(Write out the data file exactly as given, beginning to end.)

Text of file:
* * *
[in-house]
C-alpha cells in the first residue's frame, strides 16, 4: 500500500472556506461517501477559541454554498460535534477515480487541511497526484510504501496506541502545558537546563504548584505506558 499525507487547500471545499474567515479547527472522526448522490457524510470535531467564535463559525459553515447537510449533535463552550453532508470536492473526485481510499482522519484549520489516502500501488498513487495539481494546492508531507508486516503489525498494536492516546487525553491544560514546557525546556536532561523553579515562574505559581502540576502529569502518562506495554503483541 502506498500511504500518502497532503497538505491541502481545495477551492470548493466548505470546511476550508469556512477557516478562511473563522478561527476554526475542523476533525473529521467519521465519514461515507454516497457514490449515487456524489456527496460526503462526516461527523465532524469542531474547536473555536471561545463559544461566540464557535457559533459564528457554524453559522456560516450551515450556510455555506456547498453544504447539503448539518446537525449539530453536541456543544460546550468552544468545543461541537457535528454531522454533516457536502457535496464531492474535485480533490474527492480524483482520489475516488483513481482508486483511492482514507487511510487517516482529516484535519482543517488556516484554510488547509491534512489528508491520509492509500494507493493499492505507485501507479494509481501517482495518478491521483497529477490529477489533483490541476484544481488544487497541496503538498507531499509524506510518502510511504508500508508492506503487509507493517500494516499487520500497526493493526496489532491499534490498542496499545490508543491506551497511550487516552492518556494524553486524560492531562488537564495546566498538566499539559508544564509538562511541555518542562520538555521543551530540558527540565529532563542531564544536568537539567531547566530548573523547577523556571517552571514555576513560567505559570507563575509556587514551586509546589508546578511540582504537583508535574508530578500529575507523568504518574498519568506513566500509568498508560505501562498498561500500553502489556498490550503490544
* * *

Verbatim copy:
[in-house]
C-alpha cells in the first residue's frame, strides 16, 4: 500500500472556506461517501477559541454554498460535534477515480487541511497526484510504501496506541502545558537546563504548584505506558 499525507487547500471545499474567515479547527472522526448522490457524510470535531467564535463559525459553515447537510449533535463552550453532508470536492473526485481510499482522519484549520489516502500501488498513487495539481494546492508531507508486516503489525498494536492516546487525553491544560514546557525546556536532561523553579515562574505559581502540576502529569502518562506495554503483541 502506498500511504500518502497532503497538505491541502481545495477551492470548493466548505470546511476550508469556512477557516478562511473563522478561527476554526475542523476533525473529521467519521465519514461515507454516497457514490449515487456524489456527496460526503462526516461527523465532524469542531474547536473555536471561545463559544461566540464557535457559533459564528457554524453559522456560516450551515450556510455555506456547498453544504447539503448539518446537525449539530453536541456543544460546550468552544468545543461541537457535528454531522454533516457536502457535496464531492474535485480533490474527492480524483482520489475516488483513481482508486483511492482514507487511510487517516482529516484535519482543517488556516484554510488547509491534512489528508491520509492509500494507493493499492505507485501507479494509481501517482495518478491521483497529477490529477489533483490541476484544481488544487497541496503538498507531499509524506510518502510511504508500508508492506503487509507493517500494516499487520500497526493493526496489532491499534490498542496499545490508543491506551497511550487516552492518556494524553486524560492531562488537564495546566498538566499539559508544564509538562511541555518542562520538555521543551530540558527540565529532563542531564544536568537539567531547566530548573523547577523556571517552571514555576513560567505559570507563575509556587514551586509546589508546578511540582504537583508535574508530578500529575507523568504518574498519568506513566500509568498508560505501562498498561500500553502489556498490550503490544